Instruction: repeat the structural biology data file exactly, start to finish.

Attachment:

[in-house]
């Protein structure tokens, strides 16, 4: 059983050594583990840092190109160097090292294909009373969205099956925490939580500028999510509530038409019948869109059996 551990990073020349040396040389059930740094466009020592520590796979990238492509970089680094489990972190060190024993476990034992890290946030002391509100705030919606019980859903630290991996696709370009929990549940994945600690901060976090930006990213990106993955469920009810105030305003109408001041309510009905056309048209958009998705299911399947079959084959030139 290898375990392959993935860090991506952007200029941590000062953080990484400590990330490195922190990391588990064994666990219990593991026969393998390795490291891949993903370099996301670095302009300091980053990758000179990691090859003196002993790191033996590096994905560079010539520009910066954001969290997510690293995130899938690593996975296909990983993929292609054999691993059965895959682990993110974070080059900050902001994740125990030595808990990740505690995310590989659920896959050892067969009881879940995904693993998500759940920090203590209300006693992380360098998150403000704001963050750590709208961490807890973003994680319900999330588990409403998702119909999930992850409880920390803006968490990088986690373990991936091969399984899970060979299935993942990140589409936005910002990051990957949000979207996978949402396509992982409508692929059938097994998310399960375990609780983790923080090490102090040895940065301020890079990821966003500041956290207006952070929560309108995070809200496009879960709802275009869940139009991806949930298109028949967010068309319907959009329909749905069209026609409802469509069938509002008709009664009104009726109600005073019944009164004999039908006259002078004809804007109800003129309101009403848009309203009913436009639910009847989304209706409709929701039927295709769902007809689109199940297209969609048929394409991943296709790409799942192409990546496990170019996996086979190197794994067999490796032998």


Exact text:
[in-house]
């Protein structure tokens, strides 16, 4: 059983050594583990840092190109160097090292294909009373969205099956925490939580500028999510509530038409019948869109059996 551990990073020349040396040389059930740094466009020592520590796979990238492509970089680094489990972190060190024993476990034992890290946030002391509100705030919606019980859903630290991996696709370009929990549940994945600690901060976090930006990213990106993955469920009810105030305003109408001041309510009905056309048209958009998705299911399947079959084959030139 290898375990392959993935860090991506952007200029941590000062953080990484400590990330490195922190990391588990064994666990219990593991026969393998390795490291891949993903370099996301670095302009300091980053990758000179990691090859003196002993790191033996590096994905560079010539520009910066954001969290997510690293995130899938690593996975296909990983993929292609054999691993059965895959682990993110974070080059900050902001994740125990030595808990990740505690995310590989659920896959050892067969009881879940995904693993998500759940920090203590209300006693992380360098998150403000704001963050750590709208961490807890973003994680319900999330588990409403998702119909999930992850409880920390803006968490990088986690373990991936091969399984899970060979299935993942990140589409936005910002990051990957949000979207996978949402396509992982409508692929059938097994998310399960375990609780983790923080090490102090040895940065301020890079990821966003500041956290207006952070929560309108995070809200496009879960709802275009869940139009991806949930298109028949967010068309319907959009329909749905069209026609409802469509069938509002008709009664009104009726109600005073019944009164004999039908006259002078004809804007109800003129309101009403848009309203009913436009639910009847989304209706409709929701039927295709769902007809689109199940297209969609048929394409991943296709790409799942192409990546496990170019996996086979190197794994067999490796032998």